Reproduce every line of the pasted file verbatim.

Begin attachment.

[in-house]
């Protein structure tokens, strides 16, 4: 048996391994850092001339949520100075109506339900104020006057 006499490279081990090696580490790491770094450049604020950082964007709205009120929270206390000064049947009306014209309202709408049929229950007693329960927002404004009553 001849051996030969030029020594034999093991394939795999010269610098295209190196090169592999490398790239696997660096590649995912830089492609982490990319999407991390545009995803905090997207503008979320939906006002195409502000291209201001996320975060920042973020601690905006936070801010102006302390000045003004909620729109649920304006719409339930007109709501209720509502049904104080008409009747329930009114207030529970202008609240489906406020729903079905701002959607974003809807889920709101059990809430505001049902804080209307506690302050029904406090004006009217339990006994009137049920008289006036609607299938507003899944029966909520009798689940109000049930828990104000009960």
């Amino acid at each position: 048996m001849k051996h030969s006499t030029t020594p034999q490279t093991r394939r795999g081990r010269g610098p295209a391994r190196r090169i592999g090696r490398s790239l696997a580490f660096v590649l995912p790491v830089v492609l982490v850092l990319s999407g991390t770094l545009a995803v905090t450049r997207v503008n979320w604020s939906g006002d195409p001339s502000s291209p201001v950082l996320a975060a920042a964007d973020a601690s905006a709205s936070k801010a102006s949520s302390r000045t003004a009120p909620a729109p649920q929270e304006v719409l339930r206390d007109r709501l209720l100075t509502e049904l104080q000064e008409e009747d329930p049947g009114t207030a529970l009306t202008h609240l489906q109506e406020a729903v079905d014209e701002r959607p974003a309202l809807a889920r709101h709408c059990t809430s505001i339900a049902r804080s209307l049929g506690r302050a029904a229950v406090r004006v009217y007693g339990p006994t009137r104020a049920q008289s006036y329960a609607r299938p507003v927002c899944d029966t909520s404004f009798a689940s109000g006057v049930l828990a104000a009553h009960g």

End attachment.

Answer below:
[in-house]
């Protein structure tokens, strides 16, 4: 048996391994850092001339949520100075109506339900104020006057 006499490279081990090696580490790491770094450049604020950082964007709205009120929270206390000064049947009306014209309202709408049929229950007693329960927002404004009553 001849051996030969030029020594034999093991394939795999010269610098295209190196090169592999490398790239696997660096590649995912830089492609982490990319999407991390545009995803905090997207503008979320939906006002195409502000291209201001996320975060920042973020601690905006936070801010102006302390000045003004909620729109649920304006719409339930007109709501209720509502049904104080008409009747329930009114207030529970202008609240489906406020729903079905701002959607974003809807889920709101059990809430505001049902804080209307506690302050029904406090004006009217339990006994009137049920008289006036609607299938507003899944029966909520009798689940109000049930828990104000009960």
């Amino acid at each position: 048996m001849k051996h030969s006499t030029t020594p034999q490279t093991r394939r795999g081990r010269g610098p295209a391994r190196r090169i592999g090696r490398s790239l696997a580490f660096v590649l995912p790491v830089v492609l982490v850092l990319s999407g991390t770094l545009a995803v905090t450049r997207v503008n979320w604020s939906g006002d195409p001339s502000s291209p201001v950082l996320a975060a920042a964007d973020a601690s905006a709205s936070k801010a102006s949520s302390r000045t003004a009120p909620a729109p649920q929270e304006v719409l339930r206390d007109r709501l209720l100075t509502e049904l104080q000064e008409e009747d329930p049947g009114t207030a529970l009306t202008h609240l489906q109506e406020a729903v079905d014209e701002r959607p974003a309202l809807a889920r709101h709408c059990t809430s505001i339900a049902r804080s209307l049929g506690r302050a029904a229950v406090r004006v009217y007693g339990p006994t009137r104020a049920q008289s006036y329960a609607r299938p507003v927002c899944d029966t909520s404004f009798a689940s109000g006057v049930l828990a104000a009553h009960g």